THE DISTRIBUTIONAL CONSEQUENCES OF THE STABILIZATION AND ADJUSTMENT POLICIES IN GREECE DURING THE CRISIS, WITH THE USE OF A MULTISECTORAL COMPUTABLE GENERAL EQUILIBRIUM MODEL
Agricultural University of Athens
National and Kapodistrian University of Athens (NKUA),
The paper investigates quantitatively the economic implications of the various stabilization and adjustment policies, adopted by the Greek government in the period 2008-2013, to deal with the unsustainable public finances. To this end a static computable general equilibrium model is presented, that is capable of simulating the main macroeconomic and especially distributional aspects of the Greek crisis that has afflicted the country since 2008. The model is designed to explore in a comparative static manner the outcomes of different policies, and has considerable sectoral and distributional detail. The model is fitted to a 2004 social accounting matrix that includes much detail about the relevant economic actors. Policy simulations are made under a closure rule that seems to fit the Greek economy during the crisis. Simulations of the large shocks that have affected Greece between 2008-2013 indicate that the model reproduces the main outcomes of the economy during the implementation of the policy package adopted during the crisis, and indicates that the package adopted has been very regressive. The policy simulations suggest that the mixture of policies adopted during the stabilization programme by the Greek government has resulted in a large GDP decrease, a large employment decline, and as a painful consequence, a substantial decrease in the public sector deficit, but at the cost of very large decreases in private real incomes and an even larger increase in income inequality. It remains to be seen whether there can be other policy packages that can achieve similar public sector deficit reductions without the adverse income and distributional implications.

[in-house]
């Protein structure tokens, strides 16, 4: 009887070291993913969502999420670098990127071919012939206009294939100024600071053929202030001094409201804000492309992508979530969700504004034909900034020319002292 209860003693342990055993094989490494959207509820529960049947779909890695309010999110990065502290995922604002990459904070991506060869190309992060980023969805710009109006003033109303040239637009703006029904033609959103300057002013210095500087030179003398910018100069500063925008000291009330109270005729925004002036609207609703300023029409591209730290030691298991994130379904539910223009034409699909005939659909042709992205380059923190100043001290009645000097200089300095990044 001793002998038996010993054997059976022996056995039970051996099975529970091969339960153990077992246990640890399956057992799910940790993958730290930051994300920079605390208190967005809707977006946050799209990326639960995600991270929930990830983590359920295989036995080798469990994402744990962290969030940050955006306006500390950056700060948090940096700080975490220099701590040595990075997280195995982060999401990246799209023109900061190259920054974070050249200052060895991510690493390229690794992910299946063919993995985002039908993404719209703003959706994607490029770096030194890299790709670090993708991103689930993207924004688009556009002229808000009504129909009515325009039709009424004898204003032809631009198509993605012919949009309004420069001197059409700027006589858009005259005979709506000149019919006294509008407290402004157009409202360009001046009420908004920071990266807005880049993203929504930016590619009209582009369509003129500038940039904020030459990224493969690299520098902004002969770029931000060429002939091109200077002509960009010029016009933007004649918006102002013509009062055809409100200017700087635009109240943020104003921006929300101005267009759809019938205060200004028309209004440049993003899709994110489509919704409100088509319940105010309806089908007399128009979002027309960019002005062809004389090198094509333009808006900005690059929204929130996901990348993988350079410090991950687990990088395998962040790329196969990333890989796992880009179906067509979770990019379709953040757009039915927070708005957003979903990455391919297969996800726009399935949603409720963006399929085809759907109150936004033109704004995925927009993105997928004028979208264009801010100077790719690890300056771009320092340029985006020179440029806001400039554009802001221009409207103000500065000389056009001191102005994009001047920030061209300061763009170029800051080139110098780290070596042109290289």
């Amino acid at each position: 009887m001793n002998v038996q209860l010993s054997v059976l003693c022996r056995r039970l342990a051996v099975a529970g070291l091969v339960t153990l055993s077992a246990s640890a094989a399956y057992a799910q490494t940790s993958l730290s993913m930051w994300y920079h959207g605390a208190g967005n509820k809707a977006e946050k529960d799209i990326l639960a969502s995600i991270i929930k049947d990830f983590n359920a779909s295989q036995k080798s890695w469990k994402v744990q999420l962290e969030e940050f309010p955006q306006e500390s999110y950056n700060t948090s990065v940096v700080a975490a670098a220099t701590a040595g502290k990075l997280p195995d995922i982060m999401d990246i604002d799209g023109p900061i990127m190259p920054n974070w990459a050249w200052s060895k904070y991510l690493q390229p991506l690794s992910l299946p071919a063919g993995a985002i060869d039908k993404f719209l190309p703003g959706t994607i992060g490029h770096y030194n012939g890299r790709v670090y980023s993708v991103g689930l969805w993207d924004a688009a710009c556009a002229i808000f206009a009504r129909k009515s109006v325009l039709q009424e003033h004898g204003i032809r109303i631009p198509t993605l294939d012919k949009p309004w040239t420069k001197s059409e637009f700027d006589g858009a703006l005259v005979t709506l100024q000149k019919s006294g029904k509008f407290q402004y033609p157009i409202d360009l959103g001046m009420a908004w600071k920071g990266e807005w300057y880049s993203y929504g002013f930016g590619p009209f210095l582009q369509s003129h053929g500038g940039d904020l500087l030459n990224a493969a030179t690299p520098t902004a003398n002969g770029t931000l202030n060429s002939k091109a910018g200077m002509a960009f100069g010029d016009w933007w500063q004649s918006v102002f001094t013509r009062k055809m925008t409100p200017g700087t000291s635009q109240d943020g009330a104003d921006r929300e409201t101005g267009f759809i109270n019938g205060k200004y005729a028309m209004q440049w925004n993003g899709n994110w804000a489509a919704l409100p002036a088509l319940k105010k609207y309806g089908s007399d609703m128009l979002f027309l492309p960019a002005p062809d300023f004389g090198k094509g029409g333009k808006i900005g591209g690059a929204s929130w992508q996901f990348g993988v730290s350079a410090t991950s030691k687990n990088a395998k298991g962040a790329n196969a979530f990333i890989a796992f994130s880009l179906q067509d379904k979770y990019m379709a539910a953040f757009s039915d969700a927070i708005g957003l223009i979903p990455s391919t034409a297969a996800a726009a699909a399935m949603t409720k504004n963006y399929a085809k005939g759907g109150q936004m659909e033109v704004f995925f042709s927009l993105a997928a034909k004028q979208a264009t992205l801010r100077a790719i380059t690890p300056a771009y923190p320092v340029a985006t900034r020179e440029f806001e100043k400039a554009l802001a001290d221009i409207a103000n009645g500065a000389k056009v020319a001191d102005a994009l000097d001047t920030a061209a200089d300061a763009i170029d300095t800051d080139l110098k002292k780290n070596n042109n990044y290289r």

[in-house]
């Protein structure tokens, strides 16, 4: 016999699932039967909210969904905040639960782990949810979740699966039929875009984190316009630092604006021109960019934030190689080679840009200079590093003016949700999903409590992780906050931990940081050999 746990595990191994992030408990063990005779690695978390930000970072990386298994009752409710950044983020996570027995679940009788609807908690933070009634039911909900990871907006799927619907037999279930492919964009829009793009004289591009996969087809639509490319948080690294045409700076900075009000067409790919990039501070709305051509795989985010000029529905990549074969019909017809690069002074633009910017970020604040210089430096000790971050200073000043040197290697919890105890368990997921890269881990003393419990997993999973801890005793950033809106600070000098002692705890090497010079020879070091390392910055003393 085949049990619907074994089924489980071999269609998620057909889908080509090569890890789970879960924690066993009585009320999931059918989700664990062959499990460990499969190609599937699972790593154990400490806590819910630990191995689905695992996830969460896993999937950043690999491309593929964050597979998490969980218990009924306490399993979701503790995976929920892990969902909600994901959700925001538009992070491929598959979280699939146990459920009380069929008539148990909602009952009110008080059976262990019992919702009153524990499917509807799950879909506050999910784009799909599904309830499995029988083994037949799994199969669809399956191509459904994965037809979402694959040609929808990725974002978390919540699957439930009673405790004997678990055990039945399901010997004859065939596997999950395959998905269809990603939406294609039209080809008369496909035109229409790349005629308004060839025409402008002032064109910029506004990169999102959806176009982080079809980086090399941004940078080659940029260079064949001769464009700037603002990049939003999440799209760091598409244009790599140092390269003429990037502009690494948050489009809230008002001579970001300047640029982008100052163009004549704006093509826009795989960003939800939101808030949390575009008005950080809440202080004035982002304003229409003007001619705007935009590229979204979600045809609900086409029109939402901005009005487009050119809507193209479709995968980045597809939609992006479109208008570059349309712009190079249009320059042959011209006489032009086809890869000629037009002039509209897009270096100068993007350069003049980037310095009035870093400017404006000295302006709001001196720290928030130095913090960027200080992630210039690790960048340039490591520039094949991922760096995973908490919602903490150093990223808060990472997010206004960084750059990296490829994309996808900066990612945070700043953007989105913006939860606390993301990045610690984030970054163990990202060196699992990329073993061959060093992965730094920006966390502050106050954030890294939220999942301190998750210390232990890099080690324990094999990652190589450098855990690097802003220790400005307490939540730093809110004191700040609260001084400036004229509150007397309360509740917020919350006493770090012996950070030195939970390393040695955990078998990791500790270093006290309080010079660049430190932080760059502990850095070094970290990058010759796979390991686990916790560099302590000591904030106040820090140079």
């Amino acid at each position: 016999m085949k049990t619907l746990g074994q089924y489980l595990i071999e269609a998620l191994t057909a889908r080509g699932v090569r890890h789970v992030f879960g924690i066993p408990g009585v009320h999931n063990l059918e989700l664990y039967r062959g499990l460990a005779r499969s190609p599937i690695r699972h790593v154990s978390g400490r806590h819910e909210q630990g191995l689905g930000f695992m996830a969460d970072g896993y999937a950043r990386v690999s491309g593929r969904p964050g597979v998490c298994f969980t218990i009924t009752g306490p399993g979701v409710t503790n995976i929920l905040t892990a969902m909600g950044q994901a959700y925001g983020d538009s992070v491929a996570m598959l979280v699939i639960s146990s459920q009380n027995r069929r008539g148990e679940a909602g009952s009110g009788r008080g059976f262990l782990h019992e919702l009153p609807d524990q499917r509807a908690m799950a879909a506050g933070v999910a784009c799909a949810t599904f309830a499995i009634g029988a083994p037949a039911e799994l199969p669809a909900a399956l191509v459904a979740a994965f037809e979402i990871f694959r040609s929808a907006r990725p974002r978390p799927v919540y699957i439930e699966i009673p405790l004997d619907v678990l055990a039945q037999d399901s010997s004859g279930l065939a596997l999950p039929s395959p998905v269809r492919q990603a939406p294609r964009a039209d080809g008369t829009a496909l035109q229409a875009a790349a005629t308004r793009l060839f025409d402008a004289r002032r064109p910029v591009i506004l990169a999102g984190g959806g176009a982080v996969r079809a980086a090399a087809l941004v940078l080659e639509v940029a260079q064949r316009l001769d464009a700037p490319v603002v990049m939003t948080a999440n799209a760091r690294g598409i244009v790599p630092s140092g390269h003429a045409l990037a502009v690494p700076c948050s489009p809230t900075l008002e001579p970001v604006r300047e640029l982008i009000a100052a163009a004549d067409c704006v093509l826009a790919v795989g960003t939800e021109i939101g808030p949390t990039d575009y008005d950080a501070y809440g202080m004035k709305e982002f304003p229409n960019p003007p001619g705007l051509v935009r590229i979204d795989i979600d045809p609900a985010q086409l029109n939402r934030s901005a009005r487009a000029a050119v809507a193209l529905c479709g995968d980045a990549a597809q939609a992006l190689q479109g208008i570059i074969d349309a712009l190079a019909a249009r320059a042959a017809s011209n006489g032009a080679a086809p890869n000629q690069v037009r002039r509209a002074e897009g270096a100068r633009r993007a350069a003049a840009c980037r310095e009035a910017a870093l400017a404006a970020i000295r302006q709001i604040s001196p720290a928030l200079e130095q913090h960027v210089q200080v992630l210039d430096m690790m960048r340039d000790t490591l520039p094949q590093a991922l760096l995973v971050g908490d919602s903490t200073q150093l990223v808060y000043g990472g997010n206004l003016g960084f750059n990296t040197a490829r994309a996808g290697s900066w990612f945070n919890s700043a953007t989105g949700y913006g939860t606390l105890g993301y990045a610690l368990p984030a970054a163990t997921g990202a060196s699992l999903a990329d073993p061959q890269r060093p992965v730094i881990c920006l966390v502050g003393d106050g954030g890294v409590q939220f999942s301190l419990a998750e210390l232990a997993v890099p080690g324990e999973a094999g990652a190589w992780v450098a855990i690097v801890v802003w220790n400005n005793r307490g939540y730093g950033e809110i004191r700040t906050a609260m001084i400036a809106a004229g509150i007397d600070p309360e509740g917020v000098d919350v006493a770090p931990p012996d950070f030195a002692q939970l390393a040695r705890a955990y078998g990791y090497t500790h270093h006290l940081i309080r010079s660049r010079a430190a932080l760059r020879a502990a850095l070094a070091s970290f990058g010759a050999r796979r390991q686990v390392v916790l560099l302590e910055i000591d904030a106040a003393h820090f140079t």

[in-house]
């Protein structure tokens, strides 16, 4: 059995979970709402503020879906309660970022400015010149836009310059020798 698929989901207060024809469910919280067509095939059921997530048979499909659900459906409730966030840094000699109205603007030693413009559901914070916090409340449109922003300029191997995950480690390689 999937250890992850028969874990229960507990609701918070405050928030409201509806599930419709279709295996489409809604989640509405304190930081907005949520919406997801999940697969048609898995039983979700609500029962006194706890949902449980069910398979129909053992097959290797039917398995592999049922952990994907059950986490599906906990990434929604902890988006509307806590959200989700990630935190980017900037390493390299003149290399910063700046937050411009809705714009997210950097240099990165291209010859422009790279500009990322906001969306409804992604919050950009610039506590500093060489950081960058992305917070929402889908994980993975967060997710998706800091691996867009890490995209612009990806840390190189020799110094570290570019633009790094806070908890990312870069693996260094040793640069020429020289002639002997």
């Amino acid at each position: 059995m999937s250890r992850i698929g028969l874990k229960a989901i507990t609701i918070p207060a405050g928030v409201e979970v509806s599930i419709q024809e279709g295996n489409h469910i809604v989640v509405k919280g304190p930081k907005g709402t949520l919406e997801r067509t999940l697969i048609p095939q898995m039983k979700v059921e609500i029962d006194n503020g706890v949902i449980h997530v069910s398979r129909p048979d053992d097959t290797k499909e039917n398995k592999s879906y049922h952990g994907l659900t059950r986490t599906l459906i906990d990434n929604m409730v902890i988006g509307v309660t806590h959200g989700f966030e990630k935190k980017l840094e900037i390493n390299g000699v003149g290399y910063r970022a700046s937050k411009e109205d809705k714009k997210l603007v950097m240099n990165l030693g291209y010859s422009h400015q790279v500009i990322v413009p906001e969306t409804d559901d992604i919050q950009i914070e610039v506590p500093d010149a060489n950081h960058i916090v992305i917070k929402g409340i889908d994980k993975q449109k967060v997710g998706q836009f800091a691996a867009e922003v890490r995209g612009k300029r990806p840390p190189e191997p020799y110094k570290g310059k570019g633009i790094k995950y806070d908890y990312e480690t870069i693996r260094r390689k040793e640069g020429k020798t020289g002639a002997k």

JEL-Classification: C68, E61, E65
Keywords: Greek economy, macrosectoral models, stabilization policies, distributional implications of macro policies, computable general equilibrium models.
Acknowledgement: The research in this paper has been supported by a research grant from the Bank of Greece to the NKUA, as well as by a research grant from the Special Research account of the NKUA. The authors would like to thank Dr. Paraskevi Boufounou for research collaboration and assistance.
National and Kapodistrian University of Athens (NKUA)
1, Sofokleous str., 10559, Athens, Greece